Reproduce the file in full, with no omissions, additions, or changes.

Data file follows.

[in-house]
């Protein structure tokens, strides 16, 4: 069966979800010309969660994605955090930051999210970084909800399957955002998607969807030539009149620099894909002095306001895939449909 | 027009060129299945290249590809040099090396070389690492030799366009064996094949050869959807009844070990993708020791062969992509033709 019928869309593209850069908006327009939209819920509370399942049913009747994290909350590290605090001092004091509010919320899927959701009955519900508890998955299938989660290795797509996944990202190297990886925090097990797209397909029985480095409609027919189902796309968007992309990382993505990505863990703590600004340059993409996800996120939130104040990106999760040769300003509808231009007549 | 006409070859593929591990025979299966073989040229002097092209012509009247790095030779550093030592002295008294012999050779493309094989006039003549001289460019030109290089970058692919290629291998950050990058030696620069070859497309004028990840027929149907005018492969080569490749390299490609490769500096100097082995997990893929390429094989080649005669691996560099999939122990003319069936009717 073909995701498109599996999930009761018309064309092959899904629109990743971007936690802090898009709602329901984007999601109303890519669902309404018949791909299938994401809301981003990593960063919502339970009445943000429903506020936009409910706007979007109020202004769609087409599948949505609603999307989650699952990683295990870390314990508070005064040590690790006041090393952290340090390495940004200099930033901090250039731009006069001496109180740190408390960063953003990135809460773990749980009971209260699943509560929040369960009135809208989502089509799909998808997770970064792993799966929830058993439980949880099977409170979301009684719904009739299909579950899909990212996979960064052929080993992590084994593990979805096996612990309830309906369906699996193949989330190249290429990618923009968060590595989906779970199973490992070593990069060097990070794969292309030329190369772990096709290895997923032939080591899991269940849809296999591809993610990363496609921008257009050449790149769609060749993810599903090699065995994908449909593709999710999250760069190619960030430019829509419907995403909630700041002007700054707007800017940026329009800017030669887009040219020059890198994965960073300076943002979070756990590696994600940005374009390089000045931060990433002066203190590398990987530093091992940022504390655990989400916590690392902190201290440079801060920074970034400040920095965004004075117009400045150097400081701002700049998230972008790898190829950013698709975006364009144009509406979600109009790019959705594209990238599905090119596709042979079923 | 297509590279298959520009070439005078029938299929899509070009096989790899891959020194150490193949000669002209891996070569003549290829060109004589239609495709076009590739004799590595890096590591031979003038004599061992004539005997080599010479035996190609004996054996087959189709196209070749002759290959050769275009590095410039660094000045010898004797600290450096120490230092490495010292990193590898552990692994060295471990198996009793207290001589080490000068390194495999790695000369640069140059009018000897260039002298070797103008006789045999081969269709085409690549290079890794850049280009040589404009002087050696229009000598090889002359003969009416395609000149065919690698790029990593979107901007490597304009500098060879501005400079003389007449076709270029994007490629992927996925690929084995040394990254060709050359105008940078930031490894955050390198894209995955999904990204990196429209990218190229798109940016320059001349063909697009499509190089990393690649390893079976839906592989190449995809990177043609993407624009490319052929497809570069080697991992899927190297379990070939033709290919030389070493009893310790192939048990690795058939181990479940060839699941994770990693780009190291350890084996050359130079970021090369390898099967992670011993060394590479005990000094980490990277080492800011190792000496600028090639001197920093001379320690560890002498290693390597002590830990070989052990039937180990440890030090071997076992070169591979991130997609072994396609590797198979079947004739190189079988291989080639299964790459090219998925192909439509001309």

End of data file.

[in-house]
């Protein structure tokens, strides 16, 4: 069966979800010309969660994605955090930051999210970084909800399957955002998607969807030539009149620099894909002095306001895939449909 | 027009060129299945290249590809040099090396070389690492030799366009064996094949050869959807009844070990993708020791062969992509033709 019928869309593209850069908006327009939209819920509370399942049913009747994290909350590290605090001092004091509010919320899927959701009955519900508890998955299938989660290795797509996944990202190297990886925090097990797209397909029985480095409609027919189902796309968007992309990382993505990505863990703590600004340059993409996800996120939130104040990106999760040769300003509808231009007549 | 006409070859593929591990025979299966073989040229002097092209012509009247790095030779550093030592002295008294012999050779493309094989006039003549001289460019030109290089970058692919290629291998950050990058030696620069070859497309004028990840027929149907005018492969080569490749390299490609490769500096100097082995997990893929390429094989080649005669691996560099999939122990003319069936009717 073909995701498109599996999930009761018309064309092959899904629109990743971007936690802090898009709602329901984007999601109303890519669902309404018949791909299938994401809301981003990593960063919502339970009445943000429903506020936009409910706007979007109020202004769609087409599948949505609603999307989650699952990683295990870390314990508070005064040590690790006041090393952290340090390495940004200099930033901090250039731009006069001496109180740190408390960063953003990135809460773990749980009971209260699943509560929040369960009135809208989502089509799909998808997770970064792993799966929830058993439980949880099977409170979301009684719904009739299909579950899909990212996979960064052929080993992590084994593990979805096996612990309830309906369906699996193949989330190249290429990618923009968060590595989906779970199973490992070593990069060097990070794969292309030329190369772990096709290895997923032939080591899991269940849809296999591809993610990363496609921008257009050449790149769609060749993810599903090699065995994908449909593709999710999250760069190619960030430019829509419907995403909630700041002007700054707007800017940026329009800017030669887009040219020059890198994965960073300076943002979070756990590696994600940005374009390089000045931060990433002066203190590398990987530093091992940022504390655990989400916590690392902190201290440079801060920074970034400040920095965004004075117009400045150097400081701002700049998230972008790898190829950013698709975006364009144009509406979600109009790019959705594209990238599905090119596709042979079923 | 297509590279298959520009070439005078029938299929899509070009096989790899891959020194150490193949000669002209891996070569003549290829060109004589239609495709076009590739004799590595890096590591031979003038004599061992004539005997080599010479035996190609004996054996087959189709196209070749002759290959050769275009590095410039660094000045010898004797600290450096120490230092490495010292990193590898552990692994060295471990198996009793207290001589080490000068390194495999790695000369640069140059009018000897260039002298070797103008006789045999081969269709085409690549290079890794850049280009040589404009002087050696229009000598090889002359003969009416395609000149065919690698790029990593979107901007490597304009500098060879501005400079003389007449076709270029994007490629992927996925690929084995040394990254060709050359105008940078930031490894955050390198894209995955999904990204990196429209990218190229798109940016320059001349063909697009499509190089990393690649390893079976839906592989190449995809990177043609993407624009490319052929497809570069080697991992899927190297379990070939033709290919030389070493009893310790192939048990690795058939181990479940060839699941994770990693780009190291350890084996050359130079970021090369390898099967992670011993060394590479005990000094980490990277080492800011190792000496600028090639001197920093001379320690560890002498290693390597002590830990070989052990039937180990440890030090071997076992070169591979991130997609072994396609590797198979079947004739190189079988291989080639299964790459090219998925192909439509001309």